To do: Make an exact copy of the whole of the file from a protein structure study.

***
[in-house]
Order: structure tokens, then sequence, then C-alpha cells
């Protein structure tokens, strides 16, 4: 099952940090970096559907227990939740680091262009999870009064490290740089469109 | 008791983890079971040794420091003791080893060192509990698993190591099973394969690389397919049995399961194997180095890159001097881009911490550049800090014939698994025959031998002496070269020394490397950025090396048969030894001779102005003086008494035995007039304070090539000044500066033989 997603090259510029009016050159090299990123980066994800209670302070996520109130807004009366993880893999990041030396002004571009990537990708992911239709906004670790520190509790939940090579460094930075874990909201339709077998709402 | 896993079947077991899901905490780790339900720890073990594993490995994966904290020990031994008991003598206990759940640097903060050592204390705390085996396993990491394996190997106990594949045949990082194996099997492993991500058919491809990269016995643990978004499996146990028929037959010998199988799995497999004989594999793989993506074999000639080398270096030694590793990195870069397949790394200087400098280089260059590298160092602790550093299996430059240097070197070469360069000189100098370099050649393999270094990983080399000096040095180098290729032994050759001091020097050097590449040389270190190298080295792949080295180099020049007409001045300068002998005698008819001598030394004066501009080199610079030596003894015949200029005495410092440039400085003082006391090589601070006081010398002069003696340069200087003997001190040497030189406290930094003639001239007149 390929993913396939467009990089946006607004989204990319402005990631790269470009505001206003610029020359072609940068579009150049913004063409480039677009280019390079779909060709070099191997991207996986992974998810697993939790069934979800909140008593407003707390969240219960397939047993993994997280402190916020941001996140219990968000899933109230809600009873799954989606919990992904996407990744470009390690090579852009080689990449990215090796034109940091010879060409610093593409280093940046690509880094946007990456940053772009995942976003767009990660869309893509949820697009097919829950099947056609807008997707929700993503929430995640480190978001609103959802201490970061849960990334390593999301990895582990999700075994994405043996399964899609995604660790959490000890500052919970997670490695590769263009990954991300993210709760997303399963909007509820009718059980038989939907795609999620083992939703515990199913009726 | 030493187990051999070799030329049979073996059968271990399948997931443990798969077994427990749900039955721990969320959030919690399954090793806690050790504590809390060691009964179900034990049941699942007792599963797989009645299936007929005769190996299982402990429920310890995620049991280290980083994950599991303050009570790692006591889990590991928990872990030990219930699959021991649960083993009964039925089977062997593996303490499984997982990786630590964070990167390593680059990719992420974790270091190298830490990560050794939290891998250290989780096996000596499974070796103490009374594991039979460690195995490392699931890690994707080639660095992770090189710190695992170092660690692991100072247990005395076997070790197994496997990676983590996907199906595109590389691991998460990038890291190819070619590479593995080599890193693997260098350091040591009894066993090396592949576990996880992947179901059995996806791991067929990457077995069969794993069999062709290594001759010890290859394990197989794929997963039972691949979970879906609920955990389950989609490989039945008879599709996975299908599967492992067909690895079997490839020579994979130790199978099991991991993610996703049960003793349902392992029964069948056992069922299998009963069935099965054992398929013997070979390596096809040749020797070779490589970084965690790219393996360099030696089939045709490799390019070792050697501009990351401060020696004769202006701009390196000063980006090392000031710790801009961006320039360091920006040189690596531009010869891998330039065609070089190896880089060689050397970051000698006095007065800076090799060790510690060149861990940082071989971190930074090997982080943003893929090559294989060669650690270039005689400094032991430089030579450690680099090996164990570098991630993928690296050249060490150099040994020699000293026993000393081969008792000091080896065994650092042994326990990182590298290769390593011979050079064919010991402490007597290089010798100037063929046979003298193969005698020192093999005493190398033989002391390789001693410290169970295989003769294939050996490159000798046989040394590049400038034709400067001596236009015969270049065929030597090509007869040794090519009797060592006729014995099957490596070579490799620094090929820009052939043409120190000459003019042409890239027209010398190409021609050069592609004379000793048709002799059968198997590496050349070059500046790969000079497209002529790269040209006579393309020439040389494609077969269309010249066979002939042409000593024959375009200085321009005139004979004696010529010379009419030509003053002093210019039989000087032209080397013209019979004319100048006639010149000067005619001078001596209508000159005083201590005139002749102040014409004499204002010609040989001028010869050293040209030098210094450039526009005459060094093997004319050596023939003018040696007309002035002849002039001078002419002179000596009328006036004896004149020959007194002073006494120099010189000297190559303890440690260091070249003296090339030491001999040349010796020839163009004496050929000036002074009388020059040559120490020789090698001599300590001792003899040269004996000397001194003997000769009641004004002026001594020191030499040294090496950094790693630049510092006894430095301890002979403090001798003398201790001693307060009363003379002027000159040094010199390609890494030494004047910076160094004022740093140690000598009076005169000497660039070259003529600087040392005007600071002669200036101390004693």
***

[in-house]
Order: structure tokens, then sequence, then C-alpha cells
């Protein structure tokens, strides 16, 4: 099952940090970096559907227990939740680091262009999870009064490290740089469109 | 008791983890079971040794420091003791080893060192509990698993190591099973394969690389397919049995399961194997180095890159001097881009911490550049800090014939698994025959031998002496070269020394490397950025090396048969030894001779102005003086008494035995007039304070090539000044500066033989 997603090259510029009016050159090299990123980066994800209670302070996520109130807004009366993880893999990041030396002004571009990537990708992911239709906004670790520190509790939940090579460094930075874990909201339709077998709402 | 896993079947077991899901905490780790339900720890073990594993490995994966904290020990031994008991003598206990759940640097903060050592204390705390085996396993990491394996190997106990594949045949990082194996099997492993991500058919491809990269016995643990978004499996146990028929037959010998199988799995497999004989594999793989993506074999000639080398270096030694590793990195870069397949790394200087400098280089260059590298160092602790550093299996430059240097070197070469360069000189100098370099050649393999270094990983080399000096040095180098290729032994050759001091020097050097590449040389270190190298080295792949080295180099020049007409001045300068002998005698008819001598030394004066501009080199610079030596003894015949200029005495410092440039400085003082006391090589601070006081010398002069003696340069200087003997001190040497030189406290930094003639001239007149 390929993913396939467009990089946006607004989204990319402005990631790269470009505001206003610029020359072609940068579009150049913004063409480039677009280019390079779909060709070099191997991207996986992974998810697993939790069934979800909140008593407003707390969240219960397939047993993994997280402190916020941001996140219990968000899933109230809600009873799954989606919990992904996407990744470009390690090579852009080689990449990215090796034109940091010879060409610093593409280093940046690509880094946007990456940053772009995942976003767009990660869309893509949820697009097919829950099947056609807008997707929700993503929430995640480190978001609103959802201490970061849960990334390593999301990895582990999700075994994405043996399964899609995604660790959490000890500052919970997670490695590769263009990954991300993210709760997303399963909007509820009718059980038989939907795609999620083992939703515990199913009726 | 030493187990051999070799030329049979073996059968271990399948997931443990798969077994427990749900039955721990969320959030919690399954090793806690050790504590809390060691009964179900034990049941699942007792599963797989009645299936007929005769190996299982402990429920310890995620049991280290980083994950599991303050009570790692006591889990590991928990872990030990219930699959021991649960083993009964039925089977062997593996303490499984997982990786630590964070990167390593680059990719992420974790270091190298830490990560050794939290891998250290989780096996000596499974070796103490009374594991039979460690195995490392699931890690994707080639660095992770090189710190695992170092660690692991100072247990005395076997070790197994496997990676983590996907199906595109590389691991998460990038890291190819070619590479593995080599890193693997260098350091040591009894066993090396592949576990996880992947179901059995996806791991067929990457077995069969794993069999062709290594001759010890290859394990197989794929997963039972691949979970879906609920955990389950989609490989039945008879599709996975299908599967492992067909690895079997490839020579994979130790199978099991991991993610996703049960003793349902392992029964069948056992069922299998009963069935099965054992398929013997070979390596096809040749020797070779490589970084965690790219393996360099030696089939045709490799390019070792050697501009990351401060020696004769202006701009390196000063980006090392000031710790801009961006320039360091920006040189690596531009010869891998330039065609070089190896880089060689050397970051000698006095007065800076090799060790510690060149861990940082071989971190930074090997982080943003893929090559294989060669650690270039005689400094032991430089030579450690680099090996164990570098991630993928690296050249060490150099040994020699000293026993000393081969008792000091080896065994650092042994326990990182590298290769390593011979050079064919010991402490007597290089010798100037063929046979003298193969005698020192093999005493190398033989002391390789001693410290169970295989003769294939050996490159000798046989040394590049400038034709400067001596236009015969270049065929030597090509007869040794090519009797060592006729014995099957490596070579490799620094090929820009052939043409120190000459003019042409890239027209010398190409021609050069592609004379000793048709002799059968198997590496050349070059500046790969000079497209002529790269040209006579393309020439040389494609077969269309010249066979002939042409000593024959375009200085321009005139004979004696010529010379009419030509003053002093210019039989000087032209080397013209019979004319100048006639010149000067005619001078001596209508000159005083201590005139002749102040014409004499204002010609040989001028010869050293040209030098210094450039526009005459060094093997004319050596023939003018040696007309002035002849002039001078002419002179000596009328006036004896004149020959007194002073006494120099010189000297190559303890440690260091070249003296090339030491001999040349010796020839163009004496050929000036002074009388020059040559120490020789090698001599300590001792003899040269004996000397001194003997000769009641004004002026001594020191030499040294090496950094790693630049510092006894430095301890002979403090001798003398201790001693307060009363003379002027000159040094010199390609890494030494004047910076160094004022740093140690000598009076005169000497660039070259003529600087040392005007600071002669200036101390004693």